Peter Cushing’s Sherlock Holmes bounds around the English countryside like an elementary schoolboy. His Holmes is all angular elbows, thrusting pointers, darting head, and a long coat that flutters out like a cape when he dashes downward into the boggy moors of the Baskerville estate. There he feasts his deductive mind on the gory death of the master of the house, and attempts to assuage the fear of the next in line, Henry Baskerville (the rigidly internalizing Christopher Lee), who’s nearly hobbled by dread of death at the teeth of a bloodthirsty hound that roams the forested grounds, the manifestation of a centuries-old family curse. We’re in the world of Arthur Conan Doyle as seen through a Hammer horror filter, and the union fits like a deerstalker hat on a foggy night.
The striking colors, a Hammer horror staple, are typically lurid, alone expounding on the under-roiling, censor-muted mix of murder, monsters, and sex, a Gothic confection all but coined by Hammer all-star director Terence Fisher. It was his The Curse of Frankenstein two years earlier that was the first color Hammer film, the first to smartly pair busy-body Cushing and lankily elegant Lee, and the first to body-snatch entire synopses from the original Universal vault of horror. By the end of the cycle, Fisher had directed Hammer versions of Frankenstein, Dracula, the Mummy, and the Wolf Man, along with a couple of dips into the Conan Doyle well, stamping each of them (and all of Hammer in the mind’s eye) with a colorfully lush dread. The violence has been rendered quaint with time, and the acting is sometimes too mannered for modern tastes, but no one can recapture what could only be crafted in that ten-year block of British filmmaking that’s somehow both restrained in tone and wallowing in gruesome visual excess. Together, Holmes’ whipping intellect, Watson’s (André Morell) empathic everyman, and Lee’s tenuous Baskerville lead us willingly into one of the most mordantly engaging adventures in the Hammer canon.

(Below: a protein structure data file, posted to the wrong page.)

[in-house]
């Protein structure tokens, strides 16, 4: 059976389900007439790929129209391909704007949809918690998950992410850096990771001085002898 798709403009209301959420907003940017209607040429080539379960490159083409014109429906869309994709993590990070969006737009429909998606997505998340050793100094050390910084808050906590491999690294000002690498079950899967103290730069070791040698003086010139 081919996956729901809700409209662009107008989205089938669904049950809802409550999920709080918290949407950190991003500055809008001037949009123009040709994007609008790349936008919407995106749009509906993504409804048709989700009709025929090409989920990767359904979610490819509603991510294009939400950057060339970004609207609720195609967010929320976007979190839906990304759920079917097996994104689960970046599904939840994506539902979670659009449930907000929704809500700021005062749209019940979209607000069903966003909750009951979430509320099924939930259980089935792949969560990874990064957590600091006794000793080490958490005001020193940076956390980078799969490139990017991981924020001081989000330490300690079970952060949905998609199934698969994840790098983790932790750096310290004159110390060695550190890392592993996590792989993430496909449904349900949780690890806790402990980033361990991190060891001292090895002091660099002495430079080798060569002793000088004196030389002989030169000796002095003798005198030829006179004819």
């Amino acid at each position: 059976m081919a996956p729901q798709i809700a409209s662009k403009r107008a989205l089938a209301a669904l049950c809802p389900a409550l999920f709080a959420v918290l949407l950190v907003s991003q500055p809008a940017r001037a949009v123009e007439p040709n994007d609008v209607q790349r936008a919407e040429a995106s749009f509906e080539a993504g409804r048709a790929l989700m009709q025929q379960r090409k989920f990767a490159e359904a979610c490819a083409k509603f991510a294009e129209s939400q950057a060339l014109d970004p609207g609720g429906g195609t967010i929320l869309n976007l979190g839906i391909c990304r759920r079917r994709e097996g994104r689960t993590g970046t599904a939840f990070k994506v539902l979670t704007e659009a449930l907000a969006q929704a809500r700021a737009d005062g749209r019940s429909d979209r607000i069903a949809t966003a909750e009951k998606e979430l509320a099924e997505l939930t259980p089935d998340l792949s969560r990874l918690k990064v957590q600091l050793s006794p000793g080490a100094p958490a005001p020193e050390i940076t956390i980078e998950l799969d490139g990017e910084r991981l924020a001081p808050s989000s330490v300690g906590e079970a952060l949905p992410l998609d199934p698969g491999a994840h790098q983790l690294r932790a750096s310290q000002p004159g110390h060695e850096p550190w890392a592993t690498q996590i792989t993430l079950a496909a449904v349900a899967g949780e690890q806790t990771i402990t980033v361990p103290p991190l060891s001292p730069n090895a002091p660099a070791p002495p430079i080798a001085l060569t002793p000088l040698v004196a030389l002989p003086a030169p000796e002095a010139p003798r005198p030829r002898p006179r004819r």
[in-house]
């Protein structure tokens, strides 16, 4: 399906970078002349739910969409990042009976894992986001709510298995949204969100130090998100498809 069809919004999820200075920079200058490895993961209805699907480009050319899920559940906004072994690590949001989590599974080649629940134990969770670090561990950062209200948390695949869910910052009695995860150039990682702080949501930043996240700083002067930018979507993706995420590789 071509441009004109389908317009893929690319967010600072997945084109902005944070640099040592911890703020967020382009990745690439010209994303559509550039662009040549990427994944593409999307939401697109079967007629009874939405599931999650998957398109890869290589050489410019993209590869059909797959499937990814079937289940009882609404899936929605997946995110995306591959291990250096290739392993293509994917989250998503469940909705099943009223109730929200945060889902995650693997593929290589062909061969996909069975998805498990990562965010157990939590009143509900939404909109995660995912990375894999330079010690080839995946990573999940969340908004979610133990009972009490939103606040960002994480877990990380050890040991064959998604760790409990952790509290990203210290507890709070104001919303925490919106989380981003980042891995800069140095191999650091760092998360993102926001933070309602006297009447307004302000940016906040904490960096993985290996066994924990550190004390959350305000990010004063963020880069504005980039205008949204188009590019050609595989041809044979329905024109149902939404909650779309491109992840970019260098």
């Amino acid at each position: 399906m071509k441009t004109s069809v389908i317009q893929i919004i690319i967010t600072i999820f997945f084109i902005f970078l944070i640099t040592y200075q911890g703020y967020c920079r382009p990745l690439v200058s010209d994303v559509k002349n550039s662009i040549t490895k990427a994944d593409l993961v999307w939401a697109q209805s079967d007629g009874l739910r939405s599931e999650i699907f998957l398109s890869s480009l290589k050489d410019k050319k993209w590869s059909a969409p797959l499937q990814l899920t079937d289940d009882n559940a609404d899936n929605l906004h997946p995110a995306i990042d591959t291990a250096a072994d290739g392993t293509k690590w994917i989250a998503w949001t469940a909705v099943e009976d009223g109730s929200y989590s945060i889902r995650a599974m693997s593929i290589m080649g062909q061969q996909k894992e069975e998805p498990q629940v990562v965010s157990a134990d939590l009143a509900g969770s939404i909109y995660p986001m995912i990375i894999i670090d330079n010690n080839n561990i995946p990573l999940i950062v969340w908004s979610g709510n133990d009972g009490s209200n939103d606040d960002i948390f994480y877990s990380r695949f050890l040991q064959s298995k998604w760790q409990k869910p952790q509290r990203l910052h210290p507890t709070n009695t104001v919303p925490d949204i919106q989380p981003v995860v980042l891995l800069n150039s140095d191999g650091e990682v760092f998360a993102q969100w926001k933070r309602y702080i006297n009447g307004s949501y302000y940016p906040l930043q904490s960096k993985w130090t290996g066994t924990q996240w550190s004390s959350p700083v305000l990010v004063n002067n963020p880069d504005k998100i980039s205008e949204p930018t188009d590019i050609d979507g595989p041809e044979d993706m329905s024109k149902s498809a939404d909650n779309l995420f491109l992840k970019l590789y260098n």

Kino Lorber’s DVD presentation sharply retains the murkiness of the world Fisher created – despite the colorful interludes of bloody mayhem, there’s a story-true chill in those boggy exteriors. The only extra on the disc (other than the requisite trailers) is a late-in-life interview with Christopher Lee – a heartfelt recounting of the production, his work with Terence Fisher, and, most poignantly, his close friendship with Peter Cushing. It deepens the enjoyment of the movie when you know the stars had as deep a friendship as he describes here.